Transgender pioneer April Ashley given MBE

While others cite Christine Jorgensen as the sister who gave them the courage to go on and inspired them to dare live what they felt in their hearts, April Ashley was the one who provided that bit of hope and inspiration.

I was fifteen the year I read a serialized biography of her in a tabloid complete with pictures.  She was so pretty and glamorous, and lived an exciting life.

I was a transkid in a small isolated town in the mountains far from the big city and the freedom to be myself.

I clipped the articles and my parents found them.  I wound up coming out for the first time although they pretended not to hear me.

From Gay Star News:

Actress and model April Ashley was honored by Queen Elizabeth II for services to transgender equality

By Joe Morgan
16 June 2012

Actress and transgender pioneer April Ashley was given a MBE for services to equality today (16 June).

Ashley, 77, was the first British person to have gender reassignment surgery in 1960, and since has dedicated her life to transgender equality.

She was given a MBE, or Member of the British Empire, as part of the annual Queen’s Birthday Honors list.

On her website, she says: ‘In Paris, I debated with myself the decision to have a sex change. It was a hard decision. I knew I would be pioneering a dangerous operation.

‘The doctor told me there was a 50/50 chance I would not come through. However, I knew I was a woman and that I could not live in a male body. I had no choice. I flew to Casablanca and the rest, as they say, is history.’

After her tortuous 7-hour surgery, Ashley became a successful model and actress, appearing in movies like Road to Hong Kong. She was outed as transgender by The Sunday People in 1961.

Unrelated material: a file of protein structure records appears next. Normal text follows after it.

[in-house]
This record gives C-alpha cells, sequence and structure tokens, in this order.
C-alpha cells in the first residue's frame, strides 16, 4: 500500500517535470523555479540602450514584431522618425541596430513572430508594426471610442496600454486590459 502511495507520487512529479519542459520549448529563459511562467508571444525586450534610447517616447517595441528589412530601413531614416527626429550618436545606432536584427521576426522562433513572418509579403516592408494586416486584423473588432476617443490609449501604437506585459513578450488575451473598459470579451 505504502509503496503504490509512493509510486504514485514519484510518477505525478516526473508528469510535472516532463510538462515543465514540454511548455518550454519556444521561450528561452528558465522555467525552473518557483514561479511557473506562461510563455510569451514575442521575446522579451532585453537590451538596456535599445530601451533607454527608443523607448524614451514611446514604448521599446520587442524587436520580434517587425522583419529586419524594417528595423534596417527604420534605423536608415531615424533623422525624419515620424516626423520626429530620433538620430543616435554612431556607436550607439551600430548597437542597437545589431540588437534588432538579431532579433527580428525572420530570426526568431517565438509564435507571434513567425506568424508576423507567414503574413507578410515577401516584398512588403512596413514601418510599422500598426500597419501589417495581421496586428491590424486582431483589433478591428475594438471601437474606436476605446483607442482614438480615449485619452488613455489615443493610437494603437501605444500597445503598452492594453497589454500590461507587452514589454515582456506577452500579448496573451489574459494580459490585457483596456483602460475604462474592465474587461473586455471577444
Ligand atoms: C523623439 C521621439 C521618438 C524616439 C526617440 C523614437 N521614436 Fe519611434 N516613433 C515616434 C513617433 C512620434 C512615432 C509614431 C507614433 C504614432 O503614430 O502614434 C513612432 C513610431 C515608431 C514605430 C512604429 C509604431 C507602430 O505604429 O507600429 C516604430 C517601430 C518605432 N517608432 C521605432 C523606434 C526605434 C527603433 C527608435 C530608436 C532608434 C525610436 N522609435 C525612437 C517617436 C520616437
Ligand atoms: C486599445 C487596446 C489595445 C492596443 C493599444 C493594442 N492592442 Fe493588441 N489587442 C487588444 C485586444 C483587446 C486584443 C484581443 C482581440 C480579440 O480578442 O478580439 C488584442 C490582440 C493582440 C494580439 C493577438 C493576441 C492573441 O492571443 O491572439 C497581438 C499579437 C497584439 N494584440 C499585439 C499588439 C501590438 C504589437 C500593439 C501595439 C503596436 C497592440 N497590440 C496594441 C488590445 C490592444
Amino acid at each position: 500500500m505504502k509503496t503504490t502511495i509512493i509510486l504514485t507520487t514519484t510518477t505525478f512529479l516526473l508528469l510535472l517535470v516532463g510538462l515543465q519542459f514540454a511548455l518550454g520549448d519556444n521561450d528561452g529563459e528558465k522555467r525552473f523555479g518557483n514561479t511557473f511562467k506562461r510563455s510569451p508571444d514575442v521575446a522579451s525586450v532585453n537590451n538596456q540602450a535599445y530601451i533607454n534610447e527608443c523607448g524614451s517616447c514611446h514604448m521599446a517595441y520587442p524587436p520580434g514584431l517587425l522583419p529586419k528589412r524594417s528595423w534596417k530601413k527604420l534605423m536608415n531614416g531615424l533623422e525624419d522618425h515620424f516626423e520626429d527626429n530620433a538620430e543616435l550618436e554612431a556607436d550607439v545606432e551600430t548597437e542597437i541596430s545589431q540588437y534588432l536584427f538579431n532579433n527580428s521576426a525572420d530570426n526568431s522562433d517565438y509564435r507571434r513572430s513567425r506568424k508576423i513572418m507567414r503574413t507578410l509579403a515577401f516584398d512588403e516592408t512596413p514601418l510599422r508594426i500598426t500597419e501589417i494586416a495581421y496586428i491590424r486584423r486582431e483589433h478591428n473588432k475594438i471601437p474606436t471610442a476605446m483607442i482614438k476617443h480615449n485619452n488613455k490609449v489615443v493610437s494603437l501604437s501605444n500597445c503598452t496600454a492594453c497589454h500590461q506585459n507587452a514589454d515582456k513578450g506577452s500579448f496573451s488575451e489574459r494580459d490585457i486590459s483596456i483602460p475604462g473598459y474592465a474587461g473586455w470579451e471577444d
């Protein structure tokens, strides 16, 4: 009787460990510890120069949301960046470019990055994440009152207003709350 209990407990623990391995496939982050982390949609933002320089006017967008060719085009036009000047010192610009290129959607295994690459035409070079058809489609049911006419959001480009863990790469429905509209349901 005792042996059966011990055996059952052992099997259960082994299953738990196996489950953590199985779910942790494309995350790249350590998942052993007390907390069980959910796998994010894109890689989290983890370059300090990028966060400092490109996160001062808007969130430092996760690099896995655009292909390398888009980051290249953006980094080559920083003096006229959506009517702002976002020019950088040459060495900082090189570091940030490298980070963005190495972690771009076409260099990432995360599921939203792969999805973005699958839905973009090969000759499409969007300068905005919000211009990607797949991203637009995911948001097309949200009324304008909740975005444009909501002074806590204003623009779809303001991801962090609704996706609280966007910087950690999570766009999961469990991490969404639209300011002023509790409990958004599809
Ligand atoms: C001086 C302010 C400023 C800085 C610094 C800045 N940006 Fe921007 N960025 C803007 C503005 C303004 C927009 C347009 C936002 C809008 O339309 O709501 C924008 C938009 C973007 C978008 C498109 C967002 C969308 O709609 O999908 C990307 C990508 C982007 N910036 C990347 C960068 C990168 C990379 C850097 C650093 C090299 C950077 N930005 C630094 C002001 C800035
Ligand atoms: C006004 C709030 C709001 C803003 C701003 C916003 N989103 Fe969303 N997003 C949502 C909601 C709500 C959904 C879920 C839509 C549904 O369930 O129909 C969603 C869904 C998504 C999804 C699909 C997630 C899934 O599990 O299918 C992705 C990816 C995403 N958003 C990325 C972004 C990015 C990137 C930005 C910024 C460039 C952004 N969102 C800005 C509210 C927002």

Complete article at:

I Am A Woman Now

They are all women of a certain age; blue-haired ladies using canes, well-preserved sixty-year-olds walking small dogs in the park, or aging beauties meeting old beaus for a posh lunch. And they all have one thing in common: Dr. Georges Burou, who in the ’60s and ’70s operated a clinic in Casablanca where he performed groundbreaking sex-change surgeries.

In this beautifully photographed documentary, five transwomen reflect back on their lives as women, and the various paths that led them to surgery. In a mixture of interviews, home-movies, and scenes of their daily lives, we hear their stories. April, now every inch the British dowager, remembers her mother’s rejection and her early years in the navy. Corinne and Bambi reminisce about their days as showgirls at Le Carrousel in Paris and Colette talks about the difficulties of post-op dating; meanwhile, Jean recounts a life spent travelling back and forth across gender borders.

Wednesday, June 20, 1:30 PM
Castro Theatre

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